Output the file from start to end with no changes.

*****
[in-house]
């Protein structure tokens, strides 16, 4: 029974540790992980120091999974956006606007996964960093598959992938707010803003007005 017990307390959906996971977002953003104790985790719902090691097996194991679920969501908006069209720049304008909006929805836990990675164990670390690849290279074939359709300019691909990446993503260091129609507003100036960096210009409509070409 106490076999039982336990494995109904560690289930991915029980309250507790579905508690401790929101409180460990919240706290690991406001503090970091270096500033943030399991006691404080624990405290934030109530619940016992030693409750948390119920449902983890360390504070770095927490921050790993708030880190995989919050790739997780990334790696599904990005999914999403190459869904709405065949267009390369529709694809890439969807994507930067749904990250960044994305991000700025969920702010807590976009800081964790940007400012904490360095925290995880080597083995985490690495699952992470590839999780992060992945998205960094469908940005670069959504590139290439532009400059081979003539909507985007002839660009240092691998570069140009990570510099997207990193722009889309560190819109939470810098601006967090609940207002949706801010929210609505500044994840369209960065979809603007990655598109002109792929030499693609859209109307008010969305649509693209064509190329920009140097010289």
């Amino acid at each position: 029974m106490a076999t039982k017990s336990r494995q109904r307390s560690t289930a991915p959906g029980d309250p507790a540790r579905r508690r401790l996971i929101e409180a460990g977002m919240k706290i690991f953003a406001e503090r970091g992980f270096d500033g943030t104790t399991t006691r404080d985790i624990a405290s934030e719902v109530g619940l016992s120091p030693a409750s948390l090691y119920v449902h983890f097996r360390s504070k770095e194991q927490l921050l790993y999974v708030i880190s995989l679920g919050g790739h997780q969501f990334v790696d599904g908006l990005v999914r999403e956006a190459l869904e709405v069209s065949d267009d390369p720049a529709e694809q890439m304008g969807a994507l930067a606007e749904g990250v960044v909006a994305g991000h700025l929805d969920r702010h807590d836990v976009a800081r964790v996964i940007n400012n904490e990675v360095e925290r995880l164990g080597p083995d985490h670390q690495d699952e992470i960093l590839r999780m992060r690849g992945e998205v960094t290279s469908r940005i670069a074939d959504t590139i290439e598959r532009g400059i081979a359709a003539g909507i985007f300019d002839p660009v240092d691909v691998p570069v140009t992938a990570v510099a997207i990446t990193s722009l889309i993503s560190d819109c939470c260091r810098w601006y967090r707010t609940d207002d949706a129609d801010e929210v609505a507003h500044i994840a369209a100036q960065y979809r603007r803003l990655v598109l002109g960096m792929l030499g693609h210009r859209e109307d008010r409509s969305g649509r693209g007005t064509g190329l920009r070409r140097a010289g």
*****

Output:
[in-house]
């Protein structure tokens, strides 16, 4: 029974540790992980120091999974956006606007996964960093598959992938707010803003007005 017990307390959906996971977002953003104790985790719902090691097996194991679920969501908006069209720049304008909006929805836990990675164990670390690849290279074939359709300019691909990446993503260091129609507003100036960096210009409509070409 106490076999039982336990494995109904560690289930991915029980309250507790579905508690401790929101409180460990919240706290690991406001503090970091270096500033943030399991006691404080624990405290934030109530619940016992030693409750948390119920449902983890360390504070770095927490921050790993708030880190995989919050790739997780990334790696599904990005999914999403190459869904709405065949267009390369529709694809890439969807994507930067749904990250960044994305991000700025969920702010807590976009800081964790940007400012904490360095925290995880080597083995985490690495699952992470590839999780992060992945998205960094469908940005670069959504590139290439532009400059081979003539909507985007002839660009240092691998570069140009990570510099997207990193722009889309560190819109939470810098601006967090609940207002949706801010929210609505500044994840369209960065979809603007990655598109002109792929030499693609859209109307008010969305649509693209064509190329920009140097010289």
């Amino acid at each position: 029974m106490a076999t039982k017990s336990r494995q109904r307390s560690t289930a991915p959906g029980d309250p507790a540790r579905r508690r401790l996971i929101e409180a460990g977002m919240k706290i690991f953003a406001e503090r970091g992980f270096d500033g943030t104790t399991t006691r404080d985790i624990a405290s934030e719902v109530g619940l016992s120091p030693a409750s948390l090691y119920v449902h983890f097996r360390s504070k770095e194991q927490l921050l790993y999974v708030i880190s995989l679920g919050g790739h997780q969501f990334v790696d599904g908006l990005v999914r999403e956006a190459l869904e709405v069209s065949d267009d390369p720049a529709e694809q890439m304008g969807a994507l930067a606007e749904g990250v960044v909006a994305g991000h700025l929805d969920r702010h807590d836990v976009a800081r964790v996964i940007n400012n904490e990675v360095e925290r995880l164990g080597p083995d985490h670390q690495d699952e992470i960093l590839r999780m992060r690849g992945e998205v960094t290279s469908r940005i670069a074939d959504t590139i290439e598959r532009g400059i081979a359709a003539g909507i985007f300019d002839p660009v240092d691909v691998p570069v140009t992938a990570v510099a997207i990446t990193s722009l889309i993503s560190d819109c939470c260091r810098w601006y967090r707010t609940d207002d949706a129609d801010e929210v609505a507003h500044i994840a369209a100036q960065y979809r603007r803003l990655v598109l002109g960096m792929l030499g693609h210009r859209e109307d008010r409509s969305g649509r693209g007005t064509g190329l920009r070409r140097a010289g």